Writer-director Trey Edward Shults’ (Krisha) sophomore feature won’t do much to re-affirm anyones faith in humanity under pressure, but it will put the screws to the viewer for a lean, nerve-wracking 90 minutes. Don’t be fooled by the trailer — it’s less of a horror movie and more of a slow-burn psychological thriller, a brilliant study in how unchecked fear and paranoia can boil over suddenly.
Shults puts a fresh spin on an old scenario, in part by leaving some of the details to the imagination. The movie opens on a boarded-up house deep in unspecified woods, as elderly Bud (David Pendleton) is succumbing to an unidentified disease, comforted by his daughter Sarah (Carmen Ejogo). The old man is, for lack of a better word, euthanized by his son-in-law, Paul (Joel Edgerton) and 17-year-old grandson, Travis (Kelvin Harrison Jr.). The death is mercy, but its weight lingers throughout the film.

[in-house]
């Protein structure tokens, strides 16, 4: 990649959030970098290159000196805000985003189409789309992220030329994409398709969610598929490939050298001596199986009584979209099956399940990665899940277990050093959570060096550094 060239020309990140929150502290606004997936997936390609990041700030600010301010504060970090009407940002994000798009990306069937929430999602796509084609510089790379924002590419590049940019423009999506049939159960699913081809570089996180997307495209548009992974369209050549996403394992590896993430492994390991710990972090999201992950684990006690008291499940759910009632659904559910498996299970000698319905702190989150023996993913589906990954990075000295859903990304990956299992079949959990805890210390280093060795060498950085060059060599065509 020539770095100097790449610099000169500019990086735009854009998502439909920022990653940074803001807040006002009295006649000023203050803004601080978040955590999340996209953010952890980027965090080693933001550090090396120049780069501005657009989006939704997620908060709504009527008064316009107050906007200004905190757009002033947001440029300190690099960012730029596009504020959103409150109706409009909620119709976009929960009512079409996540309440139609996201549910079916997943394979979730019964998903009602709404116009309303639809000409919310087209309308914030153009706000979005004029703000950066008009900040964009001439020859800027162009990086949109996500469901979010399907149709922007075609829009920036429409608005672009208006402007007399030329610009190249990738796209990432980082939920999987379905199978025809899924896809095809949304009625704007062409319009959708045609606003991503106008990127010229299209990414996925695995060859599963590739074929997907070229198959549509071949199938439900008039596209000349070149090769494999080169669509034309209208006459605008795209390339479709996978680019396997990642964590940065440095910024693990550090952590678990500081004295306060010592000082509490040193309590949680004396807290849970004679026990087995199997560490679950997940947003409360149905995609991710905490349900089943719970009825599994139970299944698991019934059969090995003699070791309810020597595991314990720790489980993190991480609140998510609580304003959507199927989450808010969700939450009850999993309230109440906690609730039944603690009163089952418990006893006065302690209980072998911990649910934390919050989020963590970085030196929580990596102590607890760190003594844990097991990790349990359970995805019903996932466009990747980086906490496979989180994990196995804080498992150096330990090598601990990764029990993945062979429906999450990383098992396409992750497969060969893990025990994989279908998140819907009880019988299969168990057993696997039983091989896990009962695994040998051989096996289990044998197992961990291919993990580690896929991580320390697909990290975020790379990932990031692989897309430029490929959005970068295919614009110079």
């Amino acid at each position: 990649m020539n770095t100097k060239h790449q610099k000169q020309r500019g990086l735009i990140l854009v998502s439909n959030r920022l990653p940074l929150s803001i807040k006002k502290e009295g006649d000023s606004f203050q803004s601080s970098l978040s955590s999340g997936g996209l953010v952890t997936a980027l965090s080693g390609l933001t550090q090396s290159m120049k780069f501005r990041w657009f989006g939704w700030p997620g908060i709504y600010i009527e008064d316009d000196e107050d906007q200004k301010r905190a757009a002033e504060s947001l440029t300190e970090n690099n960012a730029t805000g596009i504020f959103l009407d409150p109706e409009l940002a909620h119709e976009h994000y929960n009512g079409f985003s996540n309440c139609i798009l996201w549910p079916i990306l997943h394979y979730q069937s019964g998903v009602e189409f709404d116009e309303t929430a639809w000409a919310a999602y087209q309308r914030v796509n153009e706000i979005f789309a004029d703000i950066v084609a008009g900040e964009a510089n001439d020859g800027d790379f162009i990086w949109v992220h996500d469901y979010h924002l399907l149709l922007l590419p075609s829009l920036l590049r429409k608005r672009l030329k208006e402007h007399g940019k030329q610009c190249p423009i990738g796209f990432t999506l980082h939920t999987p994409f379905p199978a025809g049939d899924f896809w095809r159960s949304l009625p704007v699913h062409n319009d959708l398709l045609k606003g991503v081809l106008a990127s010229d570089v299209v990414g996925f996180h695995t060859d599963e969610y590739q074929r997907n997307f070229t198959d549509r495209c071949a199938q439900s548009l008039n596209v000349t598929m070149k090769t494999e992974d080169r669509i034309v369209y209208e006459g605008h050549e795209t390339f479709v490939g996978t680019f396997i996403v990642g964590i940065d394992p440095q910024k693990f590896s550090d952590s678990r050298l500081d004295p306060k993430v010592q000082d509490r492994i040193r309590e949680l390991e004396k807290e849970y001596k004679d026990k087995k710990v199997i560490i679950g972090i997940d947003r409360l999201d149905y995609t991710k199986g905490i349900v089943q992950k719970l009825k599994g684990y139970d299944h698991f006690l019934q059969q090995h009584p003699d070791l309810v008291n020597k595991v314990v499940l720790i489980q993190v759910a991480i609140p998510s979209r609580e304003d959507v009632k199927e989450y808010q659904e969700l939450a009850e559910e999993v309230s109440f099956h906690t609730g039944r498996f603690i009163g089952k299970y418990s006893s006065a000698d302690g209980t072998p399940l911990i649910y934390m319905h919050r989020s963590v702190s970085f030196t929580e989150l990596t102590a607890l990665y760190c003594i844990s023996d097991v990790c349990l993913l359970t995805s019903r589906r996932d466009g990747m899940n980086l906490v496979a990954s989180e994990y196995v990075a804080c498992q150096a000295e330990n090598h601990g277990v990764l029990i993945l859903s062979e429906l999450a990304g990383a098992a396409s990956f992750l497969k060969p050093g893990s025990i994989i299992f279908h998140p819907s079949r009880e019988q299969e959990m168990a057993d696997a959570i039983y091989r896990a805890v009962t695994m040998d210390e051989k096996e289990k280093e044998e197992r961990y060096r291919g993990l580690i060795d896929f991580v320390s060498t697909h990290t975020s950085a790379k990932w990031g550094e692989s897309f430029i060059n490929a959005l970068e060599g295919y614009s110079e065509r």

There’s every indication that the outside world has collapsed in some manner, though the specifics are never revealed. Late one night, they capture a man, Will (Christopher Abbott), breaking into their home. He’s desperate, seeking shelter for his wife, Kim (Riley Keough), and young son, Andrew (Griffin Robert Faulkner). Paul and his family reluctantly take them in, and there attempt at communal living is initially successfully. Still, this is a post-apocalypse world, even if it does have an idyllic visual backdrop, and the inevitable tensions arise, punctuated by Travis’ recurring nightmares and coming of age.
It’s a modest piece, but Shults’ confidence and knack for understatement combined with Drew Daniels’ inky, shadow-drenched cinematography lend the movie a creeping sense of dread. It ranks with some of the best film and television works that have explored the notion that no matter how hard one tries, there’s no shutting out the outside world — which may not even be worse than what’s already lurking inside the house.